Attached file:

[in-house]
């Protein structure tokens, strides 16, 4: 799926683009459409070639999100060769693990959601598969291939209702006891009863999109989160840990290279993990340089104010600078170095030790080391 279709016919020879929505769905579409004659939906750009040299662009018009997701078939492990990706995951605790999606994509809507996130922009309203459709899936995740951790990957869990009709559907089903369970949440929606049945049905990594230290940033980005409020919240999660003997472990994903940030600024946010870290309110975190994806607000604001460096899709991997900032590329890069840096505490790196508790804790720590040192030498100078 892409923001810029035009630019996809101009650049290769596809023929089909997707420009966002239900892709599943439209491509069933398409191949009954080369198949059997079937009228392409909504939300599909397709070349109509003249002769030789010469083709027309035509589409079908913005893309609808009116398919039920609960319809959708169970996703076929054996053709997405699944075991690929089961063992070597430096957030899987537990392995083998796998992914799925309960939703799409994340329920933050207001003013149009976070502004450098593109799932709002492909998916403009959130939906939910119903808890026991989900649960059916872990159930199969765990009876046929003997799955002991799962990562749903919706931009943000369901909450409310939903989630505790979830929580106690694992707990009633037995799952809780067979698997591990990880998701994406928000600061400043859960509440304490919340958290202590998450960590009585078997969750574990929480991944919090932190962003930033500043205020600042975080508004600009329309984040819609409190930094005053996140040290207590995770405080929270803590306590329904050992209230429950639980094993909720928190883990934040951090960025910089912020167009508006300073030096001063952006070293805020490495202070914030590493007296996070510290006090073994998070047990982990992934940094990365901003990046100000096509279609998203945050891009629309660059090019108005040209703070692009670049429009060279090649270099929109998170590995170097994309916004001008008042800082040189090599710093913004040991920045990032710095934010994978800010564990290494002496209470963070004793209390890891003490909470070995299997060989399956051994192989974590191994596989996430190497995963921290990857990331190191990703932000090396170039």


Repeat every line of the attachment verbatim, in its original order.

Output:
[in-house]
């Protein structure tokens, strides 16, 4: 799926683009459409070639999100060769693990959601598969291939209702006891009863999109989160840990290279993990340089104010600078170095030790080391 279709016919020879929505769905579409004659939906750009040299662009018009997701078939492990990706995951605790999606994509809507996130922009309203459709899936995740951790990957869990009709559907089903369970949440929606049945049905990594230290940033980005409020919240999660003997472990994903940030600024946010870290309110975190994806607000604001460096899709991997900032590329890069840096505490790196508790804790720590040192030498100078 892409923001810029035009630019996809101009650049290769596809023929089909997707420009966002239900892709599943439209491509069933398409191949009954080369198949059997079937009228392409909504939300599909397709070349109509003249002769030789010469083709027309035509589409079908913005893309609808009116398919039920609960319809959708169970996703076929054996053709997405699944075991690929089961063992070597430096957030899987537990392995083998796998992914799925309960939703799409994340329920933050207001003013149009976070502004450098593109799932709002492909998916403009959130939906939910119903808890026991989900649960059916872990159930199969765990009876046929003997799955002991799962990562749903919706931009943000369901909450409310939903989630505790979830929580106690694992707990009633037995799952809780067979698997591990990880998701994406928000600061400043859960509440304490919340958290202590998450960590009585078997969750574990929480991944919090932190962003930033500043205020600042975080508004600009329309984040819609409190930094005053996140040290207590995770405080929270803590306590329904050992209230429950639980094993909720928190883990934040951090960025910089912020167009508006300073030096001063952006070293805020490495202070914030590493007296996070510290006090073994998070047990982990992934940094990365901003990046100000096509279609998203945050891009629309660059090019108005040209703070692009670049429009060279090649270099929109998170590995170097994309916004001008008042800082040189090599710093913004040991920045990032710095934010994978800010564990290494002496209470963070004793209390890891003490909470070995299997060989399956051994192989974590191994596989996430190497995963921290990857990331190191990703932000090396170039």